2007-04-11

Tidying Up and Organising Header Files

(Written 02/04/2007)

Not much time to work on this today, so I’ve decided to spend the time I have got in tidying up the layout of the code. I’ve split the slideshow up so that all of the classes are now in separate files, rather than all being in the main.cpp file. After an awful lot of fiddling and researching, I’ve found that:

  • Header files (*.h) should include all headers required by the related *.cpp file, regardless of whether they are included elsewhere in the project;
  • Header files should include guards (#ifndef, #endif) around them to stop them being included more than once;
  • *.cpp files with the same name as the *.h file are included automatically;
  • *.cpp files should include their own header files;
  • It makes things much easier if you split the class definition from the actual functionality, keeping the definition in the *.h and the functionality in the *.cpp.

Here’s an example *.h layout:

#ifndef _MYHEADER_H_ 
#define _MYHEADER_H_ class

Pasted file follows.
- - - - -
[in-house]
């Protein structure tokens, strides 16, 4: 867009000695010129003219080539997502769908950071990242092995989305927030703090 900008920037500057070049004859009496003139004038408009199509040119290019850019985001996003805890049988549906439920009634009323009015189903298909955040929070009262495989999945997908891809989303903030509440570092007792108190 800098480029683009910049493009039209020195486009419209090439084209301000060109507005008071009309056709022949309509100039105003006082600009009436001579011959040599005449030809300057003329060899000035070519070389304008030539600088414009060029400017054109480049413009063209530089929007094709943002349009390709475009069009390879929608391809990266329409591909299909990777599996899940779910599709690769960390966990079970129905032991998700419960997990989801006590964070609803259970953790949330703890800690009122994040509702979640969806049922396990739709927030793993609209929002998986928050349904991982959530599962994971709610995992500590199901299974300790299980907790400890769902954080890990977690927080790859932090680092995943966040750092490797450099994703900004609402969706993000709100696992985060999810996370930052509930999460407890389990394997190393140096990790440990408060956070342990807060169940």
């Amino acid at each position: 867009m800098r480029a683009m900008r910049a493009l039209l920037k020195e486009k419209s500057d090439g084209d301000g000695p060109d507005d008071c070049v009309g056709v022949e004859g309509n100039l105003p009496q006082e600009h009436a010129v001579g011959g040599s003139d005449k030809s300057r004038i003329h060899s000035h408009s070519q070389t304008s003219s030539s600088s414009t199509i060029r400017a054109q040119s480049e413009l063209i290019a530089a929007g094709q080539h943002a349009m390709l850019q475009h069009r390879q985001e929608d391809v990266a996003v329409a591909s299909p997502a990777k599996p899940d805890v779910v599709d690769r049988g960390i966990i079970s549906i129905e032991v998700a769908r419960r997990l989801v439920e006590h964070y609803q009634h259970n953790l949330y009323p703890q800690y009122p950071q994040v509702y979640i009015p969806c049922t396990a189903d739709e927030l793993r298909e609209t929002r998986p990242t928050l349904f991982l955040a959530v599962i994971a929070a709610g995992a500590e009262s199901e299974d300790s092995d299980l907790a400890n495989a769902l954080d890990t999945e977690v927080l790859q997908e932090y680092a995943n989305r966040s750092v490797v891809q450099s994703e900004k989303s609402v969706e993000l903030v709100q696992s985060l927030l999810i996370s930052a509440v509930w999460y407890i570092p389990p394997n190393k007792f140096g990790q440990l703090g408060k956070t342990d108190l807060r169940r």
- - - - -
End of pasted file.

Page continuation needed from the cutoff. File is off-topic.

MyClass {
private:
    u8 myInt;

public:
    MyClass();
    void setMyInt(u8 myInt);
    u8 getMyInt();
};

#endif

We wrap the whole thing in a preprocessor #ifndef block, which will stop it being included more than once. This is apparently the standard way of doing things; the alternative is to use “#pragma once”, or something like that, but it’s probably something invented by Microsoft.

Next, this is an example *.cpp layout for the above header:

#include "myheader.h"

using namespace std;

MyClass::MyClass() {
   myInt = 0;
}

void MyClass::setMyInt(u8 myInt) {
    MyClass::myInt = myInt;
}

u8 MyClass::getMyInt() {
    return myInt;
};

You can see that the methods are all extracted from the class definition and included in the separate file. Each method that belongs to the class is prefixed with the class’s namespace, which in this case is “MyClass::“.

Doing things in this way means that, in order to include a whole library of functions in the project, we just need to include the single header file for that whole library. In the case of Defender, I just include “slideshow.h” in order to get the entire slideshow (consisting of 4 classes and 4 header files) included. It also means that the class “forward definition” is compiled into the main project, which avoids all sorts of problems.

Even more handily, it means that it’s incredibly easy to see all of the various members and methods of a class without the code getting in the way. The downside to this is that the code is no longer nested inside the class itself, which seems to me (having started out with Java as my first “proper” OO language, and having worked with VB.NET and C#.NET every day for the past 18 months) to be rather ugly.